Law Society recommends phased implementation of Assisted Decision-Making (Capacity) Act 2015

The Law Society of Ireland has warned that the proposed implementation plan for the Assisted Decision-Making (Capacity) Act 2015 may deny access to justice for the most vulnerable in society.

Chair of the Law Society’s Mental Health Law and Capacity Task Force, Áine Hynes SC, said, “The proposed commencement of the Assisted Decision-Making (Capacity) Act 2015 in June 2022 marks a new era for legal capacity. Legislation which supports persons in their decision-making is very much welcomed. However, the proposed implementation plan for the 2015 Act means that the Office of Wards of Court must stop taking applications for new applications in wardship (known as section 15 applications) on the 22 April 2022. This raises serious concerns with regard to how persons who lack capacity can access justice until the 2015 Act is commenced.

“The Law Society strongly recommends that appropriate transitional provisions be put in place to ensure an orderly transfer from the current wardship system to new systems under the 2015 Act. Due to the processing time involved, it is unlikely that new capacity applications will be heard before the Circuit Court until at least October 2022. This will leave a gap during which the affairs of a person who may lack capacity cannot be dealt with for their benefit.

“A phased implementation would allow for the Office of Wards of Court to continue to progress and finish all applications for persons who lack capacity received in advance of commencement of the 2015 Act. A transitional period would also help avoid an unnecessary situation whereby the assets of a person who lacks capacity, including property or funds, cannot be accessed by families to provide care for their loved ones.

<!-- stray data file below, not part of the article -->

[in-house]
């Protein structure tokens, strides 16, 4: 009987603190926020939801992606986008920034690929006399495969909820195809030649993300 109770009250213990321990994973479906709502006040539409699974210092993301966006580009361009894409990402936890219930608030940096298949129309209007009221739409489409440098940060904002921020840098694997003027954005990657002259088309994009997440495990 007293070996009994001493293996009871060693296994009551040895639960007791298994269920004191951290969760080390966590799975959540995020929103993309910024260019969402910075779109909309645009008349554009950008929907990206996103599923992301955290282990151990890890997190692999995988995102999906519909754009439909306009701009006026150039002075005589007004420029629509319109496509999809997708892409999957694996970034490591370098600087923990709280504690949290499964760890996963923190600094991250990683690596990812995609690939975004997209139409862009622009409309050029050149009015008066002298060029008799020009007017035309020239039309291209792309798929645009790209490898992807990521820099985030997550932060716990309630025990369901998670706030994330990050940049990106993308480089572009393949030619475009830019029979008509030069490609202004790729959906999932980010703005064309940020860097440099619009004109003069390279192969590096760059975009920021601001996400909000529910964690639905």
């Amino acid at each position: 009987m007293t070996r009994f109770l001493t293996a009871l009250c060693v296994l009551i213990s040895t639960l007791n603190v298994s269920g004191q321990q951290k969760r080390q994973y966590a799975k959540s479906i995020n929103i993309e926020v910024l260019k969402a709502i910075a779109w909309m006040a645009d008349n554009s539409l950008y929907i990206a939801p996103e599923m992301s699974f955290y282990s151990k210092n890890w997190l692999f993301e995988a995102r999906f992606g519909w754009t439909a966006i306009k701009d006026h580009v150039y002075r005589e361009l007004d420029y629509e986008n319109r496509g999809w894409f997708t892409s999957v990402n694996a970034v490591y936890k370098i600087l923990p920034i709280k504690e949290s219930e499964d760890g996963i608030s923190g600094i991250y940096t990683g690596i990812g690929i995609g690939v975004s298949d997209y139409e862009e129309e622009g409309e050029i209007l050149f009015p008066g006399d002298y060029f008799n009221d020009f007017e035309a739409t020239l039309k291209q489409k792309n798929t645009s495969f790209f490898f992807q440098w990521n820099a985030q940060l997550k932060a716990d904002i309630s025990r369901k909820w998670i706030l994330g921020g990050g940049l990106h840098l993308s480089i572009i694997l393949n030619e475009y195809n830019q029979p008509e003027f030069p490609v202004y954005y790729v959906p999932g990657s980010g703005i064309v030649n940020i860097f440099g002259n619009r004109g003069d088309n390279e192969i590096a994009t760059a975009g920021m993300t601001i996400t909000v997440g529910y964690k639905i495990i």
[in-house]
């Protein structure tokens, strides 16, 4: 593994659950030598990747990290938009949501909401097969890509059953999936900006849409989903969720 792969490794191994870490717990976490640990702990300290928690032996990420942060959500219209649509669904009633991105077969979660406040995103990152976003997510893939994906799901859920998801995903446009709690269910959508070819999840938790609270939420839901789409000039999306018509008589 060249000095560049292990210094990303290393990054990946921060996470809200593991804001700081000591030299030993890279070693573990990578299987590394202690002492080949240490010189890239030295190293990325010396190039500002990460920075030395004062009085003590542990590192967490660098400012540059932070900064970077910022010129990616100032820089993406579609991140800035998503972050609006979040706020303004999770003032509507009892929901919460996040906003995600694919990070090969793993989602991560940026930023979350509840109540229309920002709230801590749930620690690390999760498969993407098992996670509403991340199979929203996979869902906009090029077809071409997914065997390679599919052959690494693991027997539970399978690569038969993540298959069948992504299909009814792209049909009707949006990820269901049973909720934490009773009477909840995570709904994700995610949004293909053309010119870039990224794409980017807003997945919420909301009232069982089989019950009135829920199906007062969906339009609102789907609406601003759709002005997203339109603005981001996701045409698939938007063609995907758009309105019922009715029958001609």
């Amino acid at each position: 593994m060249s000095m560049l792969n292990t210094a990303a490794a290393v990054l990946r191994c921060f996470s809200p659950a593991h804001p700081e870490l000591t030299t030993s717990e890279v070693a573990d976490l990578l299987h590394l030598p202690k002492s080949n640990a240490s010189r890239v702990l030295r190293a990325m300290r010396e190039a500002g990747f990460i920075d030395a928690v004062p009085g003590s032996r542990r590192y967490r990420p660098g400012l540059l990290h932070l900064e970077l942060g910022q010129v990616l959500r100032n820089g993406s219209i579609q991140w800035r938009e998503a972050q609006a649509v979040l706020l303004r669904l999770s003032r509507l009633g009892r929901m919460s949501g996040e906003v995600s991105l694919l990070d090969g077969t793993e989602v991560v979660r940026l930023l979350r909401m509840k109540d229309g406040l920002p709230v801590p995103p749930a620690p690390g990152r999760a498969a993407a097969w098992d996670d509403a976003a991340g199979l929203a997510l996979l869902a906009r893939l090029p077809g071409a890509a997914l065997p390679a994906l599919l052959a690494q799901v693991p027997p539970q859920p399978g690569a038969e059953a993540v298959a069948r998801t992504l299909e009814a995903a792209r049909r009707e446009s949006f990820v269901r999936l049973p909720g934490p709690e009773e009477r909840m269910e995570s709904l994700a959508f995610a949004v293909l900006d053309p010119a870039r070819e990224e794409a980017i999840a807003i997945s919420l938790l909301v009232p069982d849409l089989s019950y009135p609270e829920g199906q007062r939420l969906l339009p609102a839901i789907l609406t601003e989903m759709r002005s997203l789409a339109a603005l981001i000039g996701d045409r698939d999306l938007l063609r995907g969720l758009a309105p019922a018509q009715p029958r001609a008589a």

“Aspects of the proposed implementation plan may bring about unintended consequences that cause undue hardship for families and carers, and deny access to justice for the most vulnerable in society. Every effort must be made to avoid this situation.

“Whilst urgent cases will continue to be accepted by the Office of Wards of Court, for example, where there are urgent treatment orders required, section 15 applications are typically those which enable family members to access the funds of a loved one who has lost capacity for their benefit”

Judicial and circuit court resources

“Further, the Circuit Court must have the appropriate resources in order to deal with the influx of applications upon commencement of the Act. It is our understanding that no additional circuit court judicial resources are being made available as part of this process. This will place a considerable burden on the courts and staff who will need to become familiar with the processing of capacity applications.

“The Law Society has written to the relevant Ministers to seek urgent meetings to discuss these recommendations and we look forward to continued engagement with Ministers to address these issues,” Ms Hynes said.

Return to previous press releases